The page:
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Last Updated: Aug 17, 2020


SOFARegistry has four roles: Client, SessionServer, DataServer, and MetaServer, each with unique capabilities and responsibilities. They are combined to provide services to external users. The relationships and structures of them are explained as follows:


The main components of SOFARegistry are:

  • Client: provides basic API capabilities to allow app systems to access SOFARegistry. The app systems that depend on the client JAR package can call the service subscription and publishing features of SOFARegistry through programming.
  • SessionServer: grants clients access to SessionServer, and accepts service publishing and subscription requests from clients. It also serves as an intermediate layer to forward the published data to DataServer for storage. The SessionServer can be infinitely scaled up to support connection with large amounts of clients.
  • DataServer: is responsible for storing data published by clients. It stores data by data ID through consistent hashing. DataServer supports multi-replica backup to ensure high availability of the data. DataServer can also be infinitely scaled up to support large amounts of data.
  • MetaServer: is responsible for maintaining the consistency lists of SessionServer and DataServer within the cluster, and immediately notifies other nodes when a node change occurs. MetaServer ensures high availability and consistency based on SOFAJRaft.


The following figure shows the current RPC framework.


It mainly consists of the following two parts:

  • core and core-impl are the core functions, including APIs and some extension mechanisms.
  • extension-impl contains different implementation and extension, such as integration and extension of HTTP, REST, Metrics and other registries. For example, when integrated with Bootstrap, extension-impl supports protocols; when integrated with remoting, it supports network transmission; when integrated with registry, it supports registries.


DRM3 architecture design

In DRM3, configuration item values are not pushed through SOFARegistry. Instead, the data storage system zdrmdata is added, which stores the values to the database. When the value of a configuration item is updated, a command is pushed through SOFARegistry in a specific format to notify the app. Then the app initiates an HTTP request to zdrmdata to read the updated value. The following figure shows the process.


The interaction process in the preceding figure is applicable to DRM Client versions earlier than 3.7.0. In DRM Client 3.7.0 or later versions, the registration model is simplified. That is, DRM implements the push logic internally instead of through Confreg. The following figure shows the push logic in DRM Client 3.7.0 or later versions.


In the simplified interaction process, the intermediate node sofaops is reserved to remain compatible with clients of earlier versions, which use Confreg to subscribe to configurations. This intermediate node will be removed in the final state. The data pushed each time is allocated with a version number, which automatically increments. To obtain data from zdrmdata, the client needs to initiate a request that carries the version number parameter, ensuring that the obtained data is effective.

In the entire model of DRM, when the value of a configuration value changes, a command containing the value version number is pushed to the client and the command only serves as a notification. Then the client needs to initiate an HTTP request to pull the updated value. To improve the data reading efficiency, zdrmdata uses a multi-level cache mechanism. In this mechanism, the HTTP request is first sent to Nginx of zdrmdata. If the request hits in the shared memory of Nginx, the HTTP request is converted to the one to read the persisted configuration file on the disk. Otherwise, the HTTP request is transparently transmitted to Java Server. If the request still fails to hit in the memory of Java Server, it is transmitted to the database.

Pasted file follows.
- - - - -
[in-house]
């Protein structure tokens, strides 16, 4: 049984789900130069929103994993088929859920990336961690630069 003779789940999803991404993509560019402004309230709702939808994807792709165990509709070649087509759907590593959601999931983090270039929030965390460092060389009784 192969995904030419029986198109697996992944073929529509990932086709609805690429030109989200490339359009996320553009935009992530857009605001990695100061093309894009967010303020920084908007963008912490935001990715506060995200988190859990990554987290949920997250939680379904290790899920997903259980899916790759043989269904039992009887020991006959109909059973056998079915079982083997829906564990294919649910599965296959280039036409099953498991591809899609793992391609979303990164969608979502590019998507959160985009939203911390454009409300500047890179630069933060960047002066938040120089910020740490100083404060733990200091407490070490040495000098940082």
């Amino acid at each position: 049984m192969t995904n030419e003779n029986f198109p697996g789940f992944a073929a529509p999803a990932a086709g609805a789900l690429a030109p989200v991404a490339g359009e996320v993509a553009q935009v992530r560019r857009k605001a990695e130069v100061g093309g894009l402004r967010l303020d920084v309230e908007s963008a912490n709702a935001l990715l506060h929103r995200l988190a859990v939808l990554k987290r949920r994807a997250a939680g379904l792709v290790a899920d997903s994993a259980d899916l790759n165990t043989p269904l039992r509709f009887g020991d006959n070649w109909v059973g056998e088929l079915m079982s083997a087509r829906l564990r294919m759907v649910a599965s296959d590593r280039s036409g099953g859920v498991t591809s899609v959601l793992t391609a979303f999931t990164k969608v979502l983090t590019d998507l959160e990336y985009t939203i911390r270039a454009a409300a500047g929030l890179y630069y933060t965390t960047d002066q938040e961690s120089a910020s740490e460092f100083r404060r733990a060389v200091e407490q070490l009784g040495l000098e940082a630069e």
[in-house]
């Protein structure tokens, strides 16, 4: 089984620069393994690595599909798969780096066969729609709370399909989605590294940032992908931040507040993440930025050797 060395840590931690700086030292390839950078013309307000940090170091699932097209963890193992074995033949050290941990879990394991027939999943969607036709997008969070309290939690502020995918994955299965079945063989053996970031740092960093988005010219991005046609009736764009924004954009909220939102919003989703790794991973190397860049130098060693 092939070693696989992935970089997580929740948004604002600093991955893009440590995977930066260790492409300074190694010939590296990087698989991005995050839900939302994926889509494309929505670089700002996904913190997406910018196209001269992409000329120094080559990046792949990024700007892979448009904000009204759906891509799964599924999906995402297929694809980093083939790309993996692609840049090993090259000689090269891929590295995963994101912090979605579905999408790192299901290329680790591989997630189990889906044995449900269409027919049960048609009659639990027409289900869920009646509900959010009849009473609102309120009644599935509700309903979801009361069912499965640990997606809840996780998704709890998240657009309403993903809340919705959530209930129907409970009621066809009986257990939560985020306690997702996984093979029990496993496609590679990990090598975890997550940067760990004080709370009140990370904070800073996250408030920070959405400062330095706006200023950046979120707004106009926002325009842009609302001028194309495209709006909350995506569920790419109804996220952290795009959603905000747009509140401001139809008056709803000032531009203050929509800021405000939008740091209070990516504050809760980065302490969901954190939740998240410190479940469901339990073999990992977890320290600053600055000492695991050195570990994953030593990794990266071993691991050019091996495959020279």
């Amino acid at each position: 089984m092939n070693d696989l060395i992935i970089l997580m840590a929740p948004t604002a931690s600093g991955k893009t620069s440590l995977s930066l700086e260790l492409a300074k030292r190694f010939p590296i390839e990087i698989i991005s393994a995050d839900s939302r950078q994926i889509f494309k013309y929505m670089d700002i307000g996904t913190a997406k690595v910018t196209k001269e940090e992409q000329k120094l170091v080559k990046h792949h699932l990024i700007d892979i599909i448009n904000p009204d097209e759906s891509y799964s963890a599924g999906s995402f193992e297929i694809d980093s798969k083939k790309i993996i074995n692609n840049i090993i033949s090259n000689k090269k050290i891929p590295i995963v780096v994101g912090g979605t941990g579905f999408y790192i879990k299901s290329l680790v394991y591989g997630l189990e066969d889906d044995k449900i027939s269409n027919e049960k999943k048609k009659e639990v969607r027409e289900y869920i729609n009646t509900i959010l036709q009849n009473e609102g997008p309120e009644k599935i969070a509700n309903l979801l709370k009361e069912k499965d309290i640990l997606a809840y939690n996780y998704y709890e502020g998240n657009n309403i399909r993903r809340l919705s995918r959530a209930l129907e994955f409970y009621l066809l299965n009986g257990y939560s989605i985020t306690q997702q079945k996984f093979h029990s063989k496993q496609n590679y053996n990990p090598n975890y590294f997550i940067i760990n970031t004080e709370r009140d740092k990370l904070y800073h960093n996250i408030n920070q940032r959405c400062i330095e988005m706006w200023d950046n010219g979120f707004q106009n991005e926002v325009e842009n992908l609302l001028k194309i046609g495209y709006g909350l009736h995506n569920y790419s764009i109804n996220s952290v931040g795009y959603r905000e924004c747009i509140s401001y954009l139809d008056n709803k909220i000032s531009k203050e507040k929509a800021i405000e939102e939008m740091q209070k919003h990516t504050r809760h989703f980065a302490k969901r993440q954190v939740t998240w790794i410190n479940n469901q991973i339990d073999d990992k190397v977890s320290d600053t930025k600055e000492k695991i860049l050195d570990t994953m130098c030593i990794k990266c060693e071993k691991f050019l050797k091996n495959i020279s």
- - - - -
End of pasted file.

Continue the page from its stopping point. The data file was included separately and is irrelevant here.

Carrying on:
DRM3 architecture and push process

The following figure shows the DRM3 architecture.


The complete push process of DRM3 is as follows:

  1. A user logs on to the console and click Push.
  2. dsrconsole writes the latest push data into the DB and the DB returns the latest version number of the key.
  3. dsrconsole delivers the push message to a drmdata machine in the same data center. The message content includes: the key, value and version.
  4. After receiving the push message, the drmdata machine broadcast pushes a message to all the drmdata machines in all data centers.
  5. After receiving the broadcast push message, each drmdata machine queries the information of persistent connections established by clients based on the key, and sends the latest version of the key to clients through the persistent connections.After receiving the push message, clients use the latest version number of the key as notified by the drmdata to randomly call HTTP APIs for configuration pulling that are provided by drmdata machines in the same data center to pull the latest configuration.


The following figure shows the architecture of Guardian.


Guardian works in the following two processes:

  1. The Guardian console pushes the throttling rules
    When your business apps have integrated with Guardian, you need to edit the throttling rules in the Guardian console and push the edited rules to clients before the throttling rules take effect.
  2. Match traffic with throttling rules and determine whether to throttle the traffic.
    Traffic flowing into a business app is first intercepted by Guardian, which judges whether the current traffic matches the throttling rules. If the traffic matches the throttling rules and reaches the preset limit value, it will be throttled.